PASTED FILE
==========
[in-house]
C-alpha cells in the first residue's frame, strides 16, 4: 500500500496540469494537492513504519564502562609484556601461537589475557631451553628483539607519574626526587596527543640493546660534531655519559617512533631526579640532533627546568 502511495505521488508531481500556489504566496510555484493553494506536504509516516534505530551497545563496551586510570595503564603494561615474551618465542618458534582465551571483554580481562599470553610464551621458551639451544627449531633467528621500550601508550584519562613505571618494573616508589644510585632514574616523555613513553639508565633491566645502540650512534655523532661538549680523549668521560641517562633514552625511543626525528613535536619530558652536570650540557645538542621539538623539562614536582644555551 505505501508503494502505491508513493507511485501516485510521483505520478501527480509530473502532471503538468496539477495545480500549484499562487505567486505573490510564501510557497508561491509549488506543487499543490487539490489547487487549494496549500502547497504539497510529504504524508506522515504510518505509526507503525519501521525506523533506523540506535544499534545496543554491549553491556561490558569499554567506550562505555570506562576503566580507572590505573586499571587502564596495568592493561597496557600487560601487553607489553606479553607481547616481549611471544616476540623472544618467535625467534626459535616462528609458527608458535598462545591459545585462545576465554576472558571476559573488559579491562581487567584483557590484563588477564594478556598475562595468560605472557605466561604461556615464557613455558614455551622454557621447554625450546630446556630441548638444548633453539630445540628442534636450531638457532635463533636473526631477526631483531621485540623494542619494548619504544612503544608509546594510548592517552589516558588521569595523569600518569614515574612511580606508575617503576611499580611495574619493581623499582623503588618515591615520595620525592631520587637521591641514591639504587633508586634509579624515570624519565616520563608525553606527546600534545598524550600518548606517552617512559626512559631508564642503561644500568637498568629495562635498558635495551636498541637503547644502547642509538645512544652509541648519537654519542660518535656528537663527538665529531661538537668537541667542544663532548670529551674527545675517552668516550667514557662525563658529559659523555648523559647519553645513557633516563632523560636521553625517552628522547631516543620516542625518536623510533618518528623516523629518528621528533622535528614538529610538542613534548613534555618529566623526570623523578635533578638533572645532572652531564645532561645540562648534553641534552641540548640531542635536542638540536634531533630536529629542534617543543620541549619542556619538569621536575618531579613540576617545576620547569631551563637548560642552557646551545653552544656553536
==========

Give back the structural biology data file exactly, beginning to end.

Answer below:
[in-house]
C-alpha cells in the first residue's frame, strides 16, 4: 500500500496540469494537492513504519564502562609484556601461537589475557631451553628483539607519574626526587596527543640493546660534531655519559617512533631526579640532533627546568 502511495505521488508531481500556489504566496510555484493553494506536504509516516534505530551497545563496551586510570595503564603494561615474551618465542618458534582465551571483554580481562599470553610464551621458551639451544627449531633467528621500550601508550584519562613505571618494573616508589644510585632514574616523555613513553639508565633491566645502540650512534655523532661538549680523549668521560641517562633514552625511543626525528613535536619530558652536570650540557645538542621539538623539562614536582644555551 505505501508503494502505491508513493507511485501516485510521483505520478501527480509530473502532471503538468496539477495545480500549484499562487505567486505573490510564501510557497508561491509549488506543487499543490487539490489547487487549494496549500502547497504539497510529504504524508506522515504510518505509526507503525519501521525506523533506523540506535544499534545496543554491549553491556561490558569499554567506550562505555570506562576503566580507572590505573586499571587502564596495568592493561597496557600487560601487553607489553606479553607481547616481549611471544616476540623472544618467535625467534626459535616462528609458527608458535598462545591459545585462545576465554576472558571476559573488559579491562581487567584483557590484563588477564594478556598475562595468560605472557605466561604461556615464557613455558614455551622454557621447554625450546630446556630441548638444548633453539630445540628442534636450531638457532635463533636473526631477526631483531621485540623494542619494548619504544612503544608509546594510548592517552589516558588521569595523569600518569614515574612511580606508575617503576611499580611495574619493581623499582623503588618515591615520595620525592631520587637521591641514591639504587633508586634509579624515570624519565616520563608525553606527546600534545598524550600518548606517552617512559626512559631508564642503561644500568637498568629495562635498558635495551636498541637503547644502547642509538645512544652509541648519537654519542660518535656528537663527538665529531661538537668537541667542544663532548670529551674527545675517552668516550667514557662525563658529559659523555648523559647519553645513557633516563632523560636521553625517552628522547631516543620516542625518536623510533618518528623516523629518528621528533622535528614538529610538542613534548613534555618529566623526570623523578635533578638533572645532572652531564645532561645540562648534553641534552641540548640531542635536542638540536634531533630536529629542534617543543620541549619542556619538569621536575618531579613540576617545576620547569631551563637548560642552557646551545653552544656553536